We can identify a friend's voice from just two words

Published: October 10, 2015
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With utterances of four or more syllables the success rate was nearly total for very familiar voices. PHOTO: INDIA.COM

With utterances of four or more syllables the success rate was nearly total for very familiar voices. PHOTO: INDIA.COM

Two words are enough for people with normal hearing to distinguish the voice of a close friend or relative amongst other voices, new research has found.

“The auditory capacities of humans are exceptional in terms of identifying familiar voices. At birth, babies can already recognise the voice of their mothers and distinguish the sounds of foreign languages,” said researcher Julien Plante-Hebert from the University of Montreal in Canada.

The study involved playing recordings to Canadian French speakers, who were asked to recognise on multiple trials which of the ten male voices they heard was familiar to them.

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To evaluate their auditory capacities, Plante-Hebert created a series of voice “lineups,” a technique inspired by the well known visual identification procedure used by the police, in which a group of individuals sharing similar physical traits are placed before a witness.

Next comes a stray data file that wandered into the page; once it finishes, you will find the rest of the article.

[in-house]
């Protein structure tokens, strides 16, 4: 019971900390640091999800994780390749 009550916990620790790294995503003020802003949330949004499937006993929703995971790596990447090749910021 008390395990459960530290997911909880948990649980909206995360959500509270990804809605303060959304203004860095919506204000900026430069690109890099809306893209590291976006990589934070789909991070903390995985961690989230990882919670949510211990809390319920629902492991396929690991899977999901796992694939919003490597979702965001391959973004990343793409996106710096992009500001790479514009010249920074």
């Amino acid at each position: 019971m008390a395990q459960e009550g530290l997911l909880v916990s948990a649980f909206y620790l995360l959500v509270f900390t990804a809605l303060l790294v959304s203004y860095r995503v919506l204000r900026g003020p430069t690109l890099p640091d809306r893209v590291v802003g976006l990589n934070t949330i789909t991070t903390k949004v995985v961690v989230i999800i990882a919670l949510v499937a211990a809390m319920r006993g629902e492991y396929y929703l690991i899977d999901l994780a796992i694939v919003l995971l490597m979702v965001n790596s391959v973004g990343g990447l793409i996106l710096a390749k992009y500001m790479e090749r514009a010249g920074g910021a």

“A voice lineup is an analogous procedure in which several voices with similar acoustic aspects are presented. In my study, each voice lineup contained different lengths of utterances varying from one to eighteen syllables,” Plante-Hebert pointed out.

Forty four people aged 18-65 years participated in the experiment. Plante-Hebert found that the participants were unable to identify short utterances regardless of their familiarity with the person speaking.

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However, with utterances of four or more syllables the success rate was nearly total for very familiar voices. “Identification rates exceed those currently obtained with automatic systems,” he said.

“While advanced technologies are able to capture a large amount of speech information, only humans so far are able to recognise familiar voices with almost total accuracy,” he concluded.

The study will be presented at the 18th International Congress of Phonetic Sciences in Glasgow, Scotland.

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